US Filtermaxx Presents:
Cheap Fuel from Waste Oil
Almost as easy as shootin' at some food,
Y'all can make a batch of Black Diesel too!
Looks like Texas Tea…
By Stephen Chastain, Mechanical Engineer
At US Filtermaxx we have been testing oil fuel and running diesel engines on waste oil since 2004. Over 4000 hours of actual engine run-time testing has gone into our waste oil program and we have had excellent results. The process is not complicated and in most cases, you keep the stock engine and fuel system configuration, with little or no changes.
My background is in mechanical engineering with concentrations in Power Generation (fuels and combustion) along with Materials Science. I also am certified in ASTM Diesel Fuel Specifications and Testing. We have a full machine shop here and I have machined and built over 60 engines for various projects, along with manufacturing custom pistons and cylinder heads. Although I don't know the details of every engine out there, I am a hands-on, get dirty in the middle of things type of engineer.
I am shocked at the vast amount of bad information out there from sites, web forums, eHow and newsletters posted by other manufacturers. Bad information gets bad results and may cause expensive fuel system repairs. Other recommendations are downright dangerous.
Petroleum is made up of two basic types of molecules, straight chains and rings. However there are also rings with chains. Ring type molecules make good gasoline blends and resist detonation during the engine's compression stroke. Longer chains are known as “knockers” as they easily detonate and cause a gasoline engine to knock. This is bad for a gasoline motor but good for diesel engines so diesel fuel has chain type molecules as opposed to rings.
When fuel is made, the lighter compounds that form gasoline, jet fuel and kerosene are distilled off. The heavier residue that remains contains long chains that if distilled under higher temperature and pressure, crack or break in half to form shorter chains that make diesel fuel. If distilled under vacuum at low temperatures, they come out as longer chains good for lubricating oil. So the main difference between diesel fuel and lubricating oil, is the length of the chain. However the longer chains make for thick oil that must be thinned and this is exactly the way diesel was made for many years. Heavier bottoms were blended with lighter oils to thin them enough to run in diesel engines.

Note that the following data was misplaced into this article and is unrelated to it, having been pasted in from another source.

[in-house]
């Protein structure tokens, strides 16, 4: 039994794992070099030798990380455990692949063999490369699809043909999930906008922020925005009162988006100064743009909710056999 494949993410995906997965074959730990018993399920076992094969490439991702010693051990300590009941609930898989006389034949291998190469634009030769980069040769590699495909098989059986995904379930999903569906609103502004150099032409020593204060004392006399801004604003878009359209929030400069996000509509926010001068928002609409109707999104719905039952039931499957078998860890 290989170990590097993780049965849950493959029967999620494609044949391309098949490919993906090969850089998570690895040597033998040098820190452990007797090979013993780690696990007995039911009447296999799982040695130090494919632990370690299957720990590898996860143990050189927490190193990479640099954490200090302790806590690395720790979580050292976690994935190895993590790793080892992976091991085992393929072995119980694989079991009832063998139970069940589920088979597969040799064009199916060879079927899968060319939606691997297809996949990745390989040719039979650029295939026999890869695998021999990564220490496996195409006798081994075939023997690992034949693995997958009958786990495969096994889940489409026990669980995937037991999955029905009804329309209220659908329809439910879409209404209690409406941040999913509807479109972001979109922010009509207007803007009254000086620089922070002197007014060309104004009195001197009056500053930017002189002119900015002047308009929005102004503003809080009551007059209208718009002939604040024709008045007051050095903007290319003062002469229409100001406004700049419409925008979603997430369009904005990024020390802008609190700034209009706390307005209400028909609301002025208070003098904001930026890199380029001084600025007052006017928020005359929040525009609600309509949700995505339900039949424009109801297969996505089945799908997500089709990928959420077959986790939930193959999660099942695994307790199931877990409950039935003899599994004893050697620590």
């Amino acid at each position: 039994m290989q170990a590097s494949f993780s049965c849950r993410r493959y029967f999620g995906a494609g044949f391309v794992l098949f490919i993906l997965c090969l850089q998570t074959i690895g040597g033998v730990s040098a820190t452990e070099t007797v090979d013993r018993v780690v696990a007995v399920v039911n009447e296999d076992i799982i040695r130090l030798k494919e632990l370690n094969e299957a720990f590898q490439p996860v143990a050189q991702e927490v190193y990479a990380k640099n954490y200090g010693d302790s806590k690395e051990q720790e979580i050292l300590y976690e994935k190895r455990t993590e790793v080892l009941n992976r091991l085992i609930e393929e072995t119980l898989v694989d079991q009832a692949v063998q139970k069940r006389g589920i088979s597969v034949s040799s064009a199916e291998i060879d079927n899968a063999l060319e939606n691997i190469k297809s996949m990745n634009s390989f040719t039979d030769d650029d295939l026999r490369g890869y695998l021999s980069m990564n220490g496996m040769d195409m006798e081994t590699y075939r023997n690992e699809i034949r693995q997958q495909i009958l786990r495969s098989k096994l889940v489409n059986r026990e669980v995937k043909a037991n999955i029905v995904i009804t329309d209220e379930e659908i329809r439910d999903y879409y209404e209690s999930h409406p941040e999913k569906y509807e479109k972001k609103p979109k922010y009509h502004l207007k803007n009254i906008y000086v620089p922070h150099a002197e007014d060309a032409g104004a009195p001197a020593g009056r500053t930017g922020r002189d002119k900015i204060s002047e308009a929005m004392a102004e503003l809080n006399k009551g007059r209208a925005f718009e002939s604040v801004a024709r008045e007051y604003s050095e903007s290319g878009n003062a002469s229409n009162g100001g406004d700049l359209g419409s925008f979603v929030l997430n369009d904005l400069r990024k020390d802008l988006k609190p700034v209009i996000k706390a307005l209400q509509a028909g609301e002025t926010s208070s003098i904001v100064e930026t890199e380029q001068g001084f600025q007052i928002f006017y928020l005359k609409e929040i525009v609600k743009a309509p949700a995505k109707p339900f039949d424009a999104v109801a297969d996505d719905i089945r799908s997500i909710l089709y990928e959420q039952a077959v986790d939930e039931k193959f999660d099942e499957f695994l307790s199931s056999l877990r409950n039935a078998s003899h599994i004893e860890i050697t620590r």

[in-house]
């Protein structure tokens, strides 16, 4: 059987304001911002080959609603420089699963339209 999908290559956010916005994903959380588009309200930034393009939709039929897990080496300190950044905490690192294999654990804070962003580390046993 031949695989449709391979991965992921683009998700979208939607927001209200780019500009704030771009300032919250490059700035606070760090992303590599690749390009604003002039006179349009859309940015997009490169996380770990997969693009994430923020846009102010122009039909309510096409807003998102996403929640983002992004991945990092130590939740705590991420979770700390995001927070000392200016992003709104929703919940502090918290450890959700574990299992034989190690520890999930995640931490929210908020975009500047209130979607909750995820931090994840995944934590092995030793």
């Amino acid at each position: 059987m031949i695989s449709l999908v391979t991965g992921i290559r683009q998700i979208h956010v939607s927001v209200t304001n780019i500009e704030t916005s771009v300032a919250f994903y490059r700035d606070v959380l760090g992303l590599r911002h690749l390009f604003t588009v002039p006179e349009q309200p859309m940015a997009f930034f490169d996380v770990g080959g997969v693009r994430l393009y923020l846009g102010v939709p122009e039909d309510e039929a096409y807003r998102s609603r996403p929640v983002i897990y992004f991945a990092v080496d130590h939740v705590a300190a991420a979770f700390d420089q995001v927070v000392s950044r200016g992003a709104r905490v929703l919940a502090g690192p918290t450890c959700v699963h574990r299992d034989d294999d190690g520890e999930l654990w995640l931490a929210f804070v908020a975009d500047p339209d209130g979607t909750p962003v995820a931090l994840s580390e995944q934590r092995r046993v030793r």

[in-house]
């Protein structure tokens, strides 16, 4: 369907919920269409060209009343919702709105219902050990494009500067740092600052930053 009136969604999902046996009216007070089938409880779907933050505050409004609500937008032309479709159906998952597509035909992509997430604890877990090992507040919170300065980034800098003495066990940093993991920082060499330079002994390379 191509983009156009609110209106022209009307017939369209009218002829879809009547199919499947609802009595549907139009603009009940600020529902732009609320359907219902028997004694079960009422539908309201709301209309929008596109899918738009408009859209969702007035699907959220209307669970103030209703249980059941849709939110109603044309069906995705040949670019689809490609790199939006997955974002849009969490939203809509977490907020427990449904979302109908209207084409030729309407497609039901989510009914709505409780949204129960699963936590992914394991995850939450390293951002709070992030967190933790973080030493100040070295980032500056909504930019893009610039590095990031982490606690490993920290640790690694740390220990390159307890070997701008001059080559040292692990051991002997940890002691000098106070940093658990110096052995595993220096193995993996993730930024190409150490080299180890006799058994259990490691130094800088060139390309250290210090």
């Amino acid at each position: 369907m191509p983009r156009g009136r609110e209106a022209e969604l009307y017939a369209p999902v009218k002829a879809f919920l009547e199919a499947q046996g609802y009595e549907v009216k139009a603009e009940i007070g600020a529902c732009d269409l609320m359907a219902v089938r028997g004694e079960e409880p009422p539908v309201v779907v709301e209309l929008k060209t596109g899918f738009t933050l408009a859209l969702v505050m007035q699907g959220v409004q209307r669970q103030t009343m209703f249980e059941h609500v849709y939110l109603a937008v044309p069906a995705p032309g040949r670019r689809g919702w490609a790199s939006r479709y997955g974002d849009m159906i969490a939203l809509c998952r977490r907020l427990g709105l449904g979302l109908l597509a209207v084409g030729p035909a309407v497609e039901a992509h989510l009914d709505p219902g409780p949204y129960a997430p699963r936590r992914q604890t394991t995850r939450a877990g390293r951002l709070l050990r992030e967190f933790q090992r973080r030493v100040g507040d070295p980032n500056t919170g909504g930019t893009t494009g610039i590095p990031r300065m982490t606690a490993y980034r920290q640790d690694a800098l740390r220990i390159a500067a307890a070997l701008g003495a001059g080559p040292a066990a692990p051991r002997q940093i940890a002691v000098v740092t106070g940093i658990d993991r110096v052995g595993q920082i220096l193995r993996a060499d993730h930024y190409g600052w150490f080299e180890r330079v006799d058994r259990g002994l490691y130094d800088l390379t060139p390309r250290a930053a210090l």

Making Waste Oil Fuel is Not Difficult, but it is process specific. This means it is easy to do but you must do it right. What I am about to tell you comes from both my science and engineering background and years of trial and error, testing, retesting and testing again.
Although ASTM specifications for Diesel Fuel are a number of pages long, only 3 or 4 things are technically required for proper operation. The rest of the specifications are politically motivated, generally to protect someone with a financial interest in the rule.
The important things for diesel fuel are:
Other good qualities are
Luckily, all of these properties are easily attainable with waste oil.
Relative to waste vegetable oil, motor oil is fairly clean. WVO may have fish parts, batter, salt, corn meal, water or any number of large debris. Engine oil filters are generally around 20 micron, so the oil that comes out of an engine is relatively clean in comparison.
Generally, debris found is WMO are leaves and large things that may be removed with a window screen. No extensive screening is needed before filtering.
Water is a byproduct of combustion, so engine oil will have various amounts of water in it. Longer drive times and higher temperature allow most of the water to evaporate from the engine oil. Short trips and cold running yield a higher percentage of water in the oil and in extreme cases you may get a mayonnaise looking substance in the bottom of the oil pan. This is a water-oil emulsion. Another source of water in WMO is rain getting into poorly sealed containers. Method of oil collection can also influence the amount of water in your oil, but more on that later.
Some oil may contain brake fluid, usually in fractions of a percent. The specific gravity of motor oil is about 0.88, while brake fluid has a specific gravity of 1.05. This makes brake fluid a little heavier than oil so it can be removed. Brake fluid does burn and has been run in diesel engine tests, so what doesn't come out will be OK.